I’ve actually gotten this question a few times recently:
“Should I send a query letter to an agent or producer for a script that I haven’t written yet?”
This is one of the easiest questions I’ve gotten. The answer is no. Do NOT do this.
This is a crazy thing to do. Suppose a producer or agent requests your script? Are you then going to write the script in a couple of days and send it out? I certainly hope not. A script that you spent only a few days writing probably isn’t going to be worth sending to anyone. But if you spend a few months writing a script that has already been requested the agent or producer won’t even remember you by then and their “yes” will no longer be worth much.
The rationalization I’ve heard for doing this is something like this, “I have so many ideas I want to write I don’t know which one to write first so if I send out a bunch of query letters I can gauge interest in an idea.”
I don’t think this is true. If you write a good logline and query letter you’ll get some “yes” responses with virtually any idea. If you send out a bunch of query letters pitching an idea and you don’t get any positive responses it’s not the idea that is bad it’s the query letter and synopsis.
But suppose you do write good query letters and synopses for all your ideas? You’ll get “yes” responses on all of you ideas and you’ll have to write several scripts in a few days!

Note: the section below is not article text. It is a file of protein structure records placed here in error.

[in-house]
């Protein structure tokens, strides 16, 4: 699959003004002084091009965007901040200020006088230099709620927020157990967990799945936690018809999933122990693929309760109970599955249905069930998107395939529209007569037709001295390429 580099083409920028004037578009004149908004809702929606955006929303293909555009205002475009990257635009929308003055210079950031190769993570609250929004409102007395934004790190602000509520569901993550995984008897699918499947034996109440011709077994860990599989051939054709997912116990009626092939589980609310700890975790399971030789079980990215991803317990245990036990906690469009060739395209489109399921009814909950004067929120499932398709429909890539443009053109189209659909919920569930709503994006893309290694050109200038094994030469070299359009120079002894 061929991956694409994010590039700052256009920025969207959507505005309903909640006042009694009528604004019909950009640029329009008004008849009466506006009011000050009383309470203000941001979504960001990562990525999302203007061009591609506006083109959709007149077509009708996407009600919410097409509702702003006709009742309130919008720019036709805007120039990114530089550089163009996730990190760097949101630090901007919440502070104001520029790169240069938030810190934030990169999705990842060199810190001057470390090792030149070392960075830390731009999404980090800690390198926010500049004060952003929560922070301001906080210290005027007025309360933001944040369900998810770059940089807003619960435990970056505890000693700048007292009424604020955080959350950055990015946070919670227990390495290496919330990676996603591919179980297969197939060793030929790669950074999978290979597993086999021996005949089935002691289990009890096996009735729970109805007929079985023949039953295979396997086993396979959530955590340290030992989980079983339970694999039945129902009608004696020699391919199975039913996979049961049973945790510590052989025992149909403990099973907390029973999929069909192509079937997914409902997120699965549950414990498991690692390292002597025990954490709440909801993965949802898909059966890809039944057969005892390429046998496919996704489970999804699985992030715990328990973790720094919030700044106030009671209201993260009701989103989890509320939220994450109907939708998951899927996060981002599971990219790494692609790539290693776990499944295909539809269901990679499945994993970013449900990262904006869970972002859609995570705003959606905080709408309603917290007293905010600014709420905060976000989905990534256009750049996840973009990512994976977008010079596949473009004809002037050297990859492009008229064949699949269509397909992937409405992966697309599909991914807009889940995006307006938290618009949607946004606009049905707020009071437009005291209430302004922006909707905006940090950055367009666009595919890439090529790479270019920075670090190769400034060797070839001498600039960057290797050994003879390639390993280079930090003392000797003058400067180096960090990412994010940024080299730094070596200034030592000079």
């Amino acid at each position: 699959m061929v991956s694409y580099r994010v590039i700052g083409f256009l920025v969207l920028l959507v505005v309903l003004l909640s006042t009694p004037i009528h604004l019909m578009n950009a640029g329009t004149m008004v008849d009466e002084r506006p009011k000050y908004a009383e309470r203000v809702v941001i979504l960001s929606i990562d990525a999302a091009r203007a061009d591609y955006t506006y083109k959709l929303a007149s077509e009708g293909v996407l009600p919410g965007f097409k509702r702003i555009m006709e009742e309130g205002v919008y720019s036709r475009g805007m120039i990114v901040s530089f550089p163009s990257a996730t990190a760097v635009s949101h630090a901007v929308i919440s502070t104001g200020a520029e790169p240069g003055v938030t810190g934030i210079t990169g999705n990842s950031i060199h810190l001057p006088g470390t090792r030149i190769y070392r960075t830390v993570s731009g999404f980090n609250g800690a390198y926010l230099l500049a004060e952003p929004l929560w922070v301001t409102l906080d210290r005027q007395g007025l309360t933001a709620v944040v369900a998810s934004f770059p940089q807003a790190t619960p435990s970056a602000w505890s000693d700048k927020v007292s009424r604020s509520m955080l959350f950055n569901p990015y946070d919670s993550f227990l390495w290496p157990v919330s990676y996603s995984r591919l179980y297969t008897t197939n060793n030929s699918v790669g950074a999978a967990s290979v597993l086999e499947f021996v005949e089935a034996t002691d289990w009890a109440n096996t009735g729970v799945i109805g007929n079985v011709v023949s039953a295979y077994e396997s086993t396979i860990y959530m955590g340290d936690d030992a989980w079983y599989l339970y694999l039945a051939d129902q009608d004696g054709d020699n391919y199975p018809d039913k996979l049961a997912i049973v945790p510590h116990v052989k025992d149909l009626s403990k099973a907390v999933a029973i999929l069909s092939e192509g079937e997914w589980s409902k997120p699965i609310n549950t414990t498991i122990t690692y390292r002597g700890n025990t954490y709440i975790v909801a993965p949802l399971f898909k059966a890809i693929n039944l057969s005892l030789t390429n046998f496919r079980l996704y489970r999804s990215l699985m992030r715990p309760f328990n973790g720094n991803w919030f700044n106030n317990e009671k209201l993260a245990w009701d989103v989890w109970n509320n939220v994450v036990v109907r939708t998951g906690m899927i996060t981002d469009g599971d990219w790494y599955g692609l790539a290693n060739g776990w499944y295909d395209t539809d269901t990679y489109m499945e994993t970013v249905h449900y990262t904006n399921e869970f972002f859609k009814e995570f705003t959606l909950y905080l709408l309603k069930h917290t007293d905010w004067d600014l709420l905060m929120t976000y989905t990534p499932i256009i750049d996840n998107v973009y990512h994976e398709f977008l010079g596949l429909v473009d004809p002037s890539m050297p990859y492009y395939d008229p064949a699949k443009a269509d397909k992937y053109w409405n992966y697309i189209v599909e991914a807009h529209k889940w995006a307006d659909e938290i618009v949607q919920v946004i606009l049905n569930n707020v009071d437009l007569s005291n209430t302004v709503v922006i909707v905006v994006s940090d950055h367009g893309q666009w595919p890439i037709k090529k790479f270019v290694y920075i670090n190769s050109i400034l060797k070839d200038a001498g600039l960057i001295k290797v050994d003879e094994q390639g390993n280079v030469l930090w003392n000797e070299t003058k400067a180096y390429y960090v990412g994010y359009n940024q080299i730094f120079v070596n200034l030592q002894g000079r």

What I find is that a lot of people are too lazy to write the script and they think that by having a deadline (a waiting producer or agent) it will get them in gear to bust out a script they’ve been meaning to write. I’m very skeptical that this will really work as motivation.
One of the nice things about writing spec scripts is that you don’t have a deadline. You can work on it for as long as you want and make it the best script you’re capable of making it. Use this to your advantage. Spend time on your projects and try and make them as good as possible.
As you mature in your writing career you will hopefully get better at choosing which ideas to write. It’s not always a matter of which idea is the most “high concept” or “best”. It’s often the idea that you think you can execute the best knowing what you’re good at. But you really won’t know what you’re good at until you’ve written half a dozen scripts or more.
If you’re having trouble choosing an idea to write my advice is simple: list all your ideas in a Word document so you’ll have them all in one place and can refer back to them in the future. Look at your list of ideas and choose the one you’re most passionate about. That’s the idea that you’ll enjoy writing and that’s the idea that you’ll turn into the best script.
If you haven’t read my post How to write a professional query letter for your screenplay it explains all the basics to writing a good query letter.
In addition, I’ve written many posts on query writing. You can find them all here: http://www.sellingyourscreenplay.com/tag/query-letters/.